On Tuesday, the Wisconsin Department of Natural Resources (DNR) announced a 19 percent drop in the state’s gray wolf population. The decline is close to what biologists expected would result from Wisconsin’s wolf quotas for the 2013 season. According to the Associated Press, wolf hunting seasons have had a visible impact on the number of wolves in Minnesota, Michigan, and Wisconsin. After decades of successful conservation efforts in the Great Lakes region, the combined wolf population of the three states had reached well beyond 4,000 in 2012. The introduction of managed hunts brought that number down to 2,900, although officials say that the proposed goal is for an even smaller population of healthy and thriving wolves.
A preliminary 2014 late-winter wolf count conducted by the Wisconsin DNR found that there are between 658 to 687 wolves living in the state. That number is down from last year’s minimum count of 809 to 834 wolves. Wildlife officials attribute this drop to a higher 2013 quota and a focus on encouraging hunter success. The 2013 statewide harvest quota of 251 wolves was reached in a little over two months by hunters and trappers.
“The Wolf Advisory Committee last year recommended a more aggressive harvest to start bringing the population down towards the goal that is stated in the 1999 Wolf Management Plan, which is 350 animals,” Jane Wiedenhoeft, a DNR biologist, told the University of Madison’s Badger Herald.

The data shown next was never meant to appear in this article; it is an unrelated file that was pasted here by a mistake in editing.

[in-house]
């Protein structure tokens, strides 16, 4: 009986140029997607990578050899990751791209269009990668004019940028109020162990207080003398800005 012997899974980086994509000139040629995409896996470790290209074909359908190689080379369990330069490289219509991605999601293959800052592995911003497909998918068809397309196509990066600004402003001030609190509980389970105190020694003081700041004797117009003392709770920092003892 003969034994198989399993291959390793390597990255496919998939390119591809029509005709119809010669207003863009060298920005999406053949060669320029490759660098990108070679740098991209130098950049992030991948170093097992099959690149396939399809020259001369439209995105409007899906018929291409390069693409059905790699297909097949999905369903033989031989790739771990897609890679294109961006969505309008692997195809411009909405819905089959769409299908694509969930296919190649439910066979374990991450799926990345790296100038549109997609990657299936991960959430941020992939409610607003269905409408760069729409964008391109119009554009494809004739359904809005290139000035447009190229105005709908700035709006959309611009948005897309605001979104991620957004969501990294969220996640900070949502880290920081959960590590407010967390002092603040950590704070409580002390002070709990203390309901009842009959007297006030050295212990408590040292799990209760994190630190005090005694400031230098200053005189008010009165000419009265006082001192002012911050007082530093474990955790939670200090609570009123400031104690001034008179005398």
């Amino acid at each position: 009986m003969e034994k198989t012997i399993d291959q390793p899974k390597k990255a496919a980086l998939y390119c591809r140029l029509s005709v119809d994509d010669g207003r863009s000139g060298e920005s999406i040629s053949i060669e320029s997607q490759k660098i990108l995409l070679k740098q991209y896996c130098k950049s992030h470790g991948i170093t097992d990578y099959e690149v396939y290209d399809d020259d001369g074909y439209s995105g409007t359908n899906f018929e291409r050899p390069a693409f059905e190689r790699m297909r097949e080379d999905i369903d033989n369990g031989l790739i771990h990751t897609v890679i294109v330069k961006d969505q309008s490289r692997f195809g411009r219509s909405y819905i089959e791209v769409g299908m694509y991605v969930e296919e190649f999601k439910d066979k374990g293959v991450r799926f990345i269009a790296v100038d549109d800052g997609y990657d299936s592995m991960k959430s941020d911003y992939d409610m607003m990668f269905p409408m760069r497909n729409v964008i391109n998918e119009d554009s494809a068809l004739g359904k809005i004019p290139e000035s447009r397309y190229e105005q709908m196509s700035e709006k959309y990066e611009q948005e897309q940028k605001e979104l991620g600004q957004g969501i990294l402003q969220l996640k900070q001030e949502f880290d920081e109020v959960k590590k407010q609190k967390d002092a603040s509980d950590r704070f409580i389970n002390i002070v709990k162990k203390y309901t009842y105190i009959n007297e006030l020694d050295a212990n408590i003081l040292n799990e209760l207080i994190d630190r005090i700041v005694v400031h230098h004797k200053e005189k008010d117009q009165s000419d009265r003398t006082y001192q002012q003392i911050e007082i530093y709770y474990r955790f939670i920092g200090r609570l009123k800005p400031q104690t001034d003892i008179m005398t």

After last season, Wisconsin now has roughly the same number of wolves as nearby Michigan, which held its first wolf hunt in 2013 with 22 animals harvested. Although Michigan set much lower quotas than Wisconsin and Minnesota, the issue is no less important there than in other states.
According to MLive.com, both supporters and opponents of the wolf season have raised nearly $1.9 million combined to put the issue of whether or not wolf seasons should be allowed on the ballot. The battle to protect or end the season has drawn in hunters, conservationists, farmers, animal rights advocates, and residents of the state’s Upper Peninsula, where the wolves mainly reside. Michigan wildlife officials are currently studying the results of last year’s hunt before finalizing any plans for the next season.
The lion’s share of wolves in the Great Lakes region still belongs to Minnesota, which also has the highest harvest numbers. In early 2013, officials counted over 2,200 wolves in the Gopher State, but that number is now expected to be significantly lower.